Python: Dictionaries

  1. Introduction to Python
  2. Python: Choosing a Text Editor or IDE
  3. Python: Hello World
  4. Python: Variables, Strings and Numbers
  5. Python: Variable Naming
  6. Python: Math, Familiar
  7. Python: Math, Less Familiar
  8. Python: Mathematical Order of Operations
  9. Python: Introducing PEP 8
  10. Python: Text Concatenation
  11. Python: if Statements and Comparison Operators
  12. Python: else and elif statements
  13. Python: Testing Multiple Conditions
  14. Python: Testing Sets of Conditions
  15. Python: Nested if Statements
  16. Python: Lists
  17. Python: Adding To and Changing Lists
  18. Python: Lists: Take a Slice, Delete Elements, Popping Elements
  19. Python: Tuples
  20. Python: for Loops
  21. Python: Nested for Loops
  22. Python: Capturing and Formatting User Input
  23. Python: Dictionaries
  24. Python: Functions
  25. Python: While Loops
  26. Python: Data Files
  27. Python: Using Pexpect
  28. Python : Using Pexpect : ftpTestOffload.sh
  29. Python : Using Pexpect: ftpTest.py
  30. Python: DCL Conversion to Python

Go to Chapter 25 in A Smarter Way.

Python dictionaries are lists of key/value pairs:

name: Bill
address: 123 Main St.
telephone: 222-333-4444

Go to Chapter 26 in A Smarter Way.

Remember that key: value syntax. You’ll use it to create dictionaries:

best_friend = {"name": "bill", 
               "address": "1232 main st.", 
               "telephone": "222-333-4444"}

Note those curly braces: { }.

Go to Chapter 27 in A Smarter Way.

In a dictionary, you extract an element by naming its key:

best_friend_name = best_friend["name"]
print(best_friend_name)

Notice that we’re getting the value we want by using an index (that’s why we use square brackets), but the index isn’t a number, it’s a string (that’s why it’s in quotes).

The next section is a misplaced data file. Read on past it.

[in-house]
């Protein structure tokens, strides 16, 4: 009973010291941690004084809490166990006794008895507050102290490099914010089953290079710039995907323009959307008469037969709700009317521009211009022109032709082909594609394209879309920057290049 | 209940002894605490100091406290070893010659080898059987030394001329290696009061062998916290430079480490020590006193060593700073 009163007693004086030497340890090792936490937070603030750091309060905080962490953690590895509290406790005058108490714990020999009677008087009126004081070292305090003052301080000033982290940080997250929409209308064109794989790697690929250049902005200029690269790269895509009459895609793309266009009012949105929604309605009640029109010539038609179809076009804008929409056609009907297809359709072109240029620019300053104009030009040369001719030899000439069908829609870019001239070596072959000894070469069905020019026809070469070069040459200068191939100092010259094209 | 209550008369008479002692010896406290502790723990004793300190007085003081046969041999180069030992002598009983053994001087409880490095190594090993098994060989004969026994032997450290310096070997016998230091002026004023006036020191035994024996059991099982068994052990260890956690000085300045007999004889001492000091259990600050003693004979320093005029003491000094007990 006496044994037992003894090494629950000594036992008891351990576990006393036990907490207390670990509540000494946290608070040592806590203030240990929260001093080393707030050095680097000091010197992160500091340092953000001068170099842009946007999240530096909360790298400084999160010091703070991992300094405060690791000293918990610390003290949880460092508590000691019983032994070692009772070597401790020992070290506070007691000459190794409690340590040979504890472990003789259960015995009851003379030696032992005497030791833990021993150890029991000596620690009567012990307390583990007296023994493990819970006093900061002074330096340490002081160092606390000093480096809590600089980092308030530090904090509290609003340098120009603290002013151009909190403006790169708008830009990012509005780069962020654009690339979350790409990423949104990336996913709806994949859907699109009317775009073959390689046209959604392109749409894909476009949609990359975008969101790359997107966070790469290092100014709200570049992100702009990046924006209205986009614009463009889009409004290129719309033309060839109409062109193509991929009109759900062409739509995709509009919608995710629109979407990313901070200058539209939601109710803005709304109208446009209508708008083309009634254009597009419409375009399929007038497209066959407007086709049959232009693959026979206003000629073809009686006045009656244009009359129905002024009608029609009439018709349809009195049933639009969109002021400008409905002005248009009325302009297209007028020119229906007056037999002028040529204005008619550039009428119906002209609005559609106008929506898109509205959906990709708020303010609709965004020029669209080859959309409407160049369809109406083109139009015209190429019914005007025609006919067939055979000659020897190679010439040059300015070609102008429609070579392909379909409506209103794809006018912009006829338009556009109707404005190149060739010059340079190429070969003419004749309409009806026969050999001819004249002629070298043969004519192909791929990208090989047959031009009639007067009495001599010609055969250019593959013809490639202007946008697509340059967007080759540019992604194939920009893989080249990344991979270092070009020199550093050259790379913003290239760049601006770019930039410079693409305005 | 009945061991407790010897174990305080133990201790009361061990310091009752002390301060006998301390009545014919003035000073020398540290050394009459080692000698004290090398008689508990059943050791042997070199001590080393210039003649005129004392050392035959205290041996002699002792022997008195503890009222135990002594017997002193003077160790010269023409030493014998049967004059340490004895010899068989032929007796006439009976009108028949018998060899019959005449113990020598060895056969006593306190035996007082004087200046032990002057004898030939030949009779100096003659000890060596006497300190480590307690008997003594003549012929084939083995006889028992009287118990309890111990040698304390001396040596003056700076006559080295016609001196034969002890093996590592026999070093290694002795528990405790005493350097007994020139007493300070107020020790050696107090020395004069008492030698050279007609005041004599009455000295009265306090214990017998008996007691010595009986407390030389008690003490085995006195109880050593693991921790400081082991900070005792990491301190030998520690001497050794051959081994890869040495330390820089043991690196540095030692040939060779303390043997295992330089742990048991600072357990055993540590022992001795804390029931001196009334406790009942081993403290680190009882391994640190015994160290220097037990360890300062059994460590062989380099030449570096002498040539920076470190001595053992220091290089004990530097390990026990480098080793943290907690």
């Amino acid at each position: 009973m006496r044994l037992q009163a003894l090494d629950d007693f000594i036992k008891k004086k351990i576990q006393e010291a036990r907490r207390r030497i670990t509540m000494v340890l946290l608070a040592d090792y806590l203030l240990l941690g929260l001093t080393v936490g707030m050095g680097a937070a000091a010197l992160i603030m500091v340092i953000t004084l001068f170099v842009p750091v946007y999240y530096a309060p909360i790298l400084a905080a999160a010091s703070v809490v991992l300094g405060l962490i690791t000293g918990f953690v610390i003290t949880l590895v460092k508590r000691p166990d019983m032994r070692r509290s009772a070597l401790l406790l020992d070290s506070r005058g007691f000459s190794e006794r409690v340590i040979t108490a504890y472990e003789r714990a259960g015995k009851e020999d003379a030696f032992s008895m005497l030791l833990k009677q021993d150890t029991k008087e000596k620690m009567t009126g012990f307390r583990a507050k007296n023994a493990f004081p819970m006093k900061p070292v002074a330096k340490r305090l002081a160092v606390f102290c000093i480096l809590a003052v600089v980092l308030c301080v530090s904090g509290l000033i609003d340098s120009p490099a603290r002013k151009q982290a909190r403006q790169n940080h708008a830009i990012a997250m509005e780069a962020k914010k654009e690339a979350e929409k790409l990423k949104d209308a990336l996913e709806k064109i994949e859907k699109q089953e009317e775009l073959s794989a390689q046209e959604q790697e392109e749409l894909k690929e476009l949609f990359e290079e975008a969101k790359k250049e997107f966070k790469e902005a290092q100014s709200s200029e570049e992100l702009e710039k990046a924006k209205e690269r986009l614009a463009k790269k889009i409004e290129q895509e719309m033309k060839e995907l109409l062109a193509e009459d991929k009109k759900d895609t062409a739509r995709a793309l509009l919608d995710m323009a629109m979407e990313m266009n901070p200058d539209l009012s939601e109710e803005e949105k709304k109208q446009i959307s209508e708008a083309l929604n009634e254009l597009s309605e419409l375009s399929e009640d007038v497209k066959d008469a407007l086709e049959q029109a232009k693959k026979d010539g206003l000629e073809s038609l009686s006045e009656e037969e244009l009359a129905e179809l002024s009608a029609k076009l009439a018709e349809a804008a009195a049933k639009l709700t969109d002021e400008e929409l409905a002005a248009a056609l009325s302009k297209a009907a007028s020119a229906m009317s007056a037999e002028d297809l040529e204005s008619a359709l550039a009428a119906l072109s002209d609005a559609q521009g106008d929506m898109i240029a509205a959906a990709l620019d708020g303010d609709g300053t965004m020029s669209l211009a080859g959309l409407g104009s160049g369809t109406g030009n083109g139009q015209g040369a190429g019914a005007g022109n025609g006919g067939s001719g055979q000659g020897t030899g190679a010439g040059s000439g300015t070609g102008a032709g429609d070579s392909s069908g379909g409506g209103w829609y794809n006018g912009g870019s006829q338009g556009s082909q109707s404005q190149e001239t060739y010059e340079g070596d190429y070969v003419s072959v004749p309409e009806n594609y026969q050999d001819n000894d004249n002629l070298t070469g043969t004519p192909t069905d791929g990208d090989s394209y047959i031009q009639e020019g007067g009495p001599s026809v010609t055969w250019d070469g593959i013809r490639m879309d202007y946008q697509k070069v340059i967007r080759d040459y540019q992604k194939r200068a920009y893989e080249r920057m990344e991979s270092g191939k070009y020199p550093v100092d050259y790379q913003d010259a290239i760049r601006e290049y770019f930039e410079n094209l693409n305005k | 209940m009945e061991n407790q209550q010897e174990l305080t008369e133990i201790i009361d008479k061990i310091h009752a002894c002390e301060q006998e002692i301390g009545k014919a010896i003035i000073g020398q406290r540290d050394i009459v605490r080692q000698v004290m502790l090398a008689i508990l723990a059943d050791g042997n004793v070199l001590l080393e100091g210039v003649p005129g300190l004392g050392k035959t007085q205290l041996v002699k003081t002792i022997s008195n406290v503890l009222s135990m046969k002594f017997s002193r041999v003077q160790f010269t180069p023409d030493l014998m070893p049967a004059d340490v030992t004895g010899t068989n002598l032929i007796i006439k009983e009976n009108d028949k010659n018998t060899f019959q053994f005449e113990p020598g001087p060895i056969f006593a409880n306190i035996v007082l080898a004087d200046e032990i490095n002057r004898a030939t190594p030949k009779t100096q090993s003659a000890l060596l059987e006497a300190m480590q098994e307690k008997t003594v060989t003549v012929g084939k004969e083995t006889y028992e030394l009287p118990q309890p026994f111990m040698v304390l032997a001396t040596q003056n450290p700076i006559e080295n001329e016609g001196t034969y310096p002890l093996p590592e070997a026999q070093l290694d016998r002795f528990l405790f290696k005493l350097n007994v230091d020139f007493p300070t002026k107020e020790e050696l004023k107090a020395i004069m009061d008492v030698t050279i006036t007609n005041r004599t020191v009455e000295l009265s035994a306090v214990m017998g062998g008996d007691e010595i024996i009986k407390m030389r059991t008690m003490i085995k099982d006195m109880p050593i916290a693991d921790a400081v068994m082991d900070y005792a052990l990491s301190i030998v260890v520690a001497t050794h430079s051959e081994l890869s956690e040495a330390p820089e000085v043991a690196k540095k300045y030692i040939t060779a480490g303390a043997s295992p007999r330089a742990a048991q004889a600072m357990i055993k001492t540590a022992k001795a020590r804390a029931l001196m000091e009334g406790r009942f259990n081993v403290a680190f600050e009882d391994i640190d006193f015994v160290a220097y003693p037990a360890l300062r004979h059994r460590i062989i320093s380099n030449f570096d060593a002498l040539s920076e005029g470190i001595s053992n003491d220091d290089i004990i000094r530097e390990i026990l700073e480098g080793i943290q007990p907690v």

Go to Chapter 28 in A Smarter Way.

Both keys and values can be numbers, if needed. Simply don’t place them in quotes:

cat_ranking = {1: "Ginger", 
               2: "Sven", 
               3: "Betty"}

Go to Chapter 29 in A Smarter Way.

To add items to a dictionary:

best_friend["ranking"] = 1

Go to Chapter 30 in A Smarter Way.

To remove items:

del best_friend["ranking"]

Again, note that we’re using square brackets, because we’re getting the value by using its key (index).

To change an item:

best_friend["address"] = "456 second st."

Go to Chapter 31 in A Smarter Way.

To loop through values:

for best_friend_info in best_friend.values():
    print(best_friend_info)

Note how we use best_friend.values( ).

Go to Chapter 32 in A Smarter Way.

To loop through keys:

for each_key in best_friend.keys( ):
    print(each_key)

Again, note how we access the keys with best_friend.keys( ).

Go to Chapter 33 in A Smarter Way.

To loop through both keys and values:

for each_key, each_value in best_friend.items( ):
    print(each_key + ": " + each_value

This time we use items( ) instead of keys( ) or values( ).

Create and access multi-level dictionaries:

#!/usr/bin/python3
# Author: Armando S. Romero III
# used by permission
patients = {}
patients['PHP'] = {}
patients['MCD'] = {}

print(patients)

pat1 = {'name' : 'Amos' , 'ph' : '505-233-1234' }
pat2 = {'name' : 'Andy' , 'ph' : '505-233-4321' }
pat3 = {'name' : 'Armand' , 'ph' : '505-455-2222' }

patients['PHP'][10000] = pat2
patients['MCD'][10003] = pat3
patients['PHP'][10002] = pat1

print(patients)

Exercises

See http://www.asmarterwaytolearn.com/python/25.html
and continue through chapter 33.

  1. Copy the multi-level dictionary above, and use it as a start to create a script that prints formatted output of this information, along the lines of a patients information report.